The Reverse Advent Calendar Foodbank Challenge

Every year, I hang up the same advent calendar that one of my best friends made me in high school more than 20 years ago. It’s moved with me many times over the years; from where I grew up in a small town in Nova Scotia, Canada to a couple of apartments during university. Eventually, it made its way all the way to England where it hung in several flats around Brighton and now my daughter finds treats each day at our home in West Sussex – and she is already excited about the regular chocolates in December.

But not everyone looks forward to Christmas. The truth is that some families who are struggling with money due to a job loss, bereavement or low income will dread the holiday season due the expense. As a result, many kids will wake up on Christmas morning without any presents at all while others will go hungry.

Figures from the Trussell Trust’s Foodbank network shows that they gave out 1.2 million packages of three-day emergency food supplies in the last year alone. Sadly, of this number, 437,000 went to children.

So, when I heard that the UK Money Bloggers group had decided that this year’s “giving back” campaign would be a reverse advent calendar – I knew I wanted to get involved. And you can too – here’s how.



The concept is simple: rather than the usual advent calendar where you open a window a day to see a picture, get a chocolate or some other goodie, you add a non-perishable food item or hygiene product to a box which you will then donate to your local food bank.




In my house, we will start on November 1st to ensure that the donation will be delivered to our local Foodbank before the holidays. This means there will be enough time for food banks to organise the contents and get it out to people who need it most – all of whom have been referred by a professional such as a social worker, health visitor or schools liaison officer.

Many food banks are only open for a couple of days a week, what’s more, Christmas Eve is on a Sunday this year, so our plan is to deliver our donations at the beginning of December.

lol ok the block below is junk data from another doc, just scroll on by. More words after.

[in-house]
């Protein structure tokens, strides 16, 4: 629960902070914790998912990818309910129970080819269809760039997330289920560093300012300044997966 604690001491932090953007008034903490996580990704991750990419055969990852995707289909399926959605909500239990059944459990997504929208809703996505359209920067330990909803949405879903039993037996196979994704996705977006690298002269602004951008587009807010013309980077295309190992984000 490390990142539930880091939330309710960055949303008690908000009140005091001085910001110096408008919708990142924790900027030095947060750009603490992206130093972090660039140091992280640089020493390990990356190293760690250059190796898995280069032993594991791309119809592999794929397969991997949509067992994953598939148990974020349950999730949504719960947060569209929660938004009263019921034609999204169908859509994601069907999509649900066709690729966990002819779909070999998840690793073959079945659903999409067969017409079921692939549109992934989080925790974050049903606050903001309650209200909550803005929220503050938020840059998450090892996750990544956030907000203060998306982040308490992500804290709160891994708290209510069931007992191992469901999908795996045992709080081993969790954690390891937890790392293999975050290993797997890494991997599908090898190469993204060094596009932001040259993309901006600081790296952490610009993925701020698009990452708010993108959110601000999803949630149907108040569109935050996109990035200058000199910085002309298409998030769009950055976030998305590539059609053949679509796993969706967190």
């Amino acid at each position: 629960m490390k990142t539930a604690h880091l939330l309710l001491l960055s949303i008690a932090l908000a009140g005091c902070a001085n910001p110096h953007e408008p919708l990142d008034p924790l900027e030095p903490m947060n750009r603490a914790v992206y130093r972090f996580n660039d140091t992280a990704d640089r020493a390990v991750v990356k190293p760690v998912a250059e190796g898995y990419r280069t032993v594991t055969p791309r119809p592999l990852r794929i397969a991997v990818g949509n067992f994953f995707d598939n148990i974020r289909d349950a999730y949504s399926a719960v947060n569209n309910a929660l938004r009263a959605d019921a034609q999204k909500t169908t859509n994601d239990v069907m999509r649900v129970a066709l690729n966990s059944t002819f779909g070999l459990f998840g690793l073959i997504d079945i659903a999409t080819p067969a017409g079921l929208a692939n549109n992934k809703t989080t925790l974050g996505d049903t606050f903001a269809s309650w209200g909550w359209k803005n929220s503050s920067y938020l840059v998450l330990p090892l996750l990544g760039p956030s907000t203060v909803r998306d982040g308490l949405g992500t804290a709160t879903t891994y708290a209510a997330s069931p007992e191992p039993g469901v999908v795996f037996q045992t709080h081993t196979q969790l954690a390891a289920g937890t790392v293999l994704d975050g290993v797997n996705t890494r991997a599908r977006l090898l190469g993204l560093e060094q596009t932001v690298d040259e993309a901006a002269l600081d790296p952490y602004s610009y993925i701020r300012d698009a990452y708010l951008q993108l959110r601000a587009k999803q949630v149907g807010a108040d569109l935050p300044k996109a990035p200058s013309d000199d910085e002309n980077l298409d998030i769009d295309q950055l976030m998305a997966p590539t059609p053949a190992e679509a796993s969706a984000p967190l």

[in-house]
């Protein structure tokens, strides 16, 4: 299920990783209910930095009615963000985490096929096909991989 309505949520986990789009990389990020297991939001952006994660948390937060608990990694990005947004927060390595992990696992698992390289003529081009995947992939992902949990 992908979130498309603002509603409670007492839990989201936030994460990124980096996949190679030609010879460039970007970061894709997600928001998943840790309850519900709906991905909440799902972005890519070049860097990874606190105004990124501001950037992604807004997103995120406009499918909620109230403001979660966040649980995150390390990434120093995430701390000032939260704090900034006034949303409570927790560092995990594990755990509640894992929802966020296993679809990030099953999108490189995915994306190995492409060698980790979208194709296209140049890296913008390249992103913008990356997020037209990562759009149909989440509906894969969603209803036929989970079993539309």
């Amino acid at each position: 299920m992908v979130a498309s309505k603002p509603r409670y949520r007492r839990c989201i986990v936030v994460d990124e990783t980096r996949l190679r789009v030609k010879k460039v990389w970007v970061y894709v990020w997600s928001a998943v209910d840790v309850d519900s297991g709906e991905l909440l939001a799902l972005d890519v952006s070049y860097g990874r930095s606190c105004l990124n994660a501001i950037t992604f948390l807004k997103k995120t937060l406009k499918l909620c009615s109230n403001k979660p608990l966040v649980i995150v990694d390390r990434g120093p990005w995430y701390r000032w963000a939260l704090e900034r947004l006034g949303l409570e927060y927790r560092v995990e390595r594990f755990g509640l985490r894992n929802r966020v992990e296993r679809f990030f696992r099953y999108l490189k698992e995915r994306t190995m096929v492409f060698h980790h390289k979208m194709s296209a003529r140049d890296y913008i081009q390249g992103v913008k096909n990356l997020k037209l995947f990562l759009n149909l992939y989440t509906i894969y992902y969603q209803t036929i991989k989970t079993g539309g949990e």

The Trussell Trust has over 400 food banks across the UK, if you don’t know where your local food bank is, you can find one here.




Each food parcel that is distributed contains sufficient nutrition for adults and children, for at least three days of healthy, balanced meals.

A typical food parcel includes:

  • Cereal
  • Soup
  • Pasta
  • Rice
  • Pasta sauce
  • Beans
  • Tinned meat
  • Tinned vegetables
  • Tea/coffee
  • Tinned fruit
  • Biscuits


One in ten girls or women aged 14 to 21 in Britain cannot afford sanitary towels or tampons, according to research by the charity Plan International UK. I know that this seems hard to believe, given that the UK is one of the wealthiest countries in the world, but sanitary products don’t come cheap. This isn’t helped by the 5% VAT charge on them for being considered a “luxury item”, while chocolate biscuits and take-away pizzas are tax free – go figure.

If you think that a box of 20 sanitary towels or tampons costs roughly £2 to £3, and women might need at least a few packs a month: that’s a total monthly cost of around £10. And that is just the cost for one women: in a household with more than one female, the costs can quickly escalate.

While it might not seem like a great deal of money, it is sadly the case that a growing number of people – particularly younger people – are struggling to afford the basics. A recent investigation by RightsInfo revealed up to 6,000 women were collecting sanitary products monthly from food banks and homeless shelters.

With this in mind, we will be picking up a few boxes each time we go shopping and will add it to the box.

You can help people in crisis to maintain dignity and feel human again by donating other essential non-food items such as these:

  • Toiletries – deodorant, toilet paper, shower gel, shaving gel, shampoo, soap, toothbrushes, tooth paste, hand wipes
  • Household items – laundry liquid detergent, laundry powder, washing up liquid
  • Feminine products – sanitary towels and tampons
  • Baby supplies – nappies, baby wipes and baby food.




I will be getting my four-year-old involved in the advent calendar too as I want to teach her the importance of helping our local community.

Over half term we are decorating the box and creating a calendar so we can check off each day that we have added an item.

Throughout November, she will make little Christmas goodwill cards for the benefactors and she has “suggested” that she might like to donate some of her small toys and books. I’ll keep you updated over on my Facebook page as well as Twitter and Instagram, so watch this space!


Fancy joining me? All you need to get started is an empty box and a desire you help those in need.

Anything you can give will be appreciated, and it doesn’t matter if you can only do it for part of the month or if your donation is 25 of the same thing – especially if it is something that your local foodbank desperately needs as they will be divided up in to individual parcels for distribution.

If you get involved, please post your photos on social media and use the hashtag #FoodbankAdvent.




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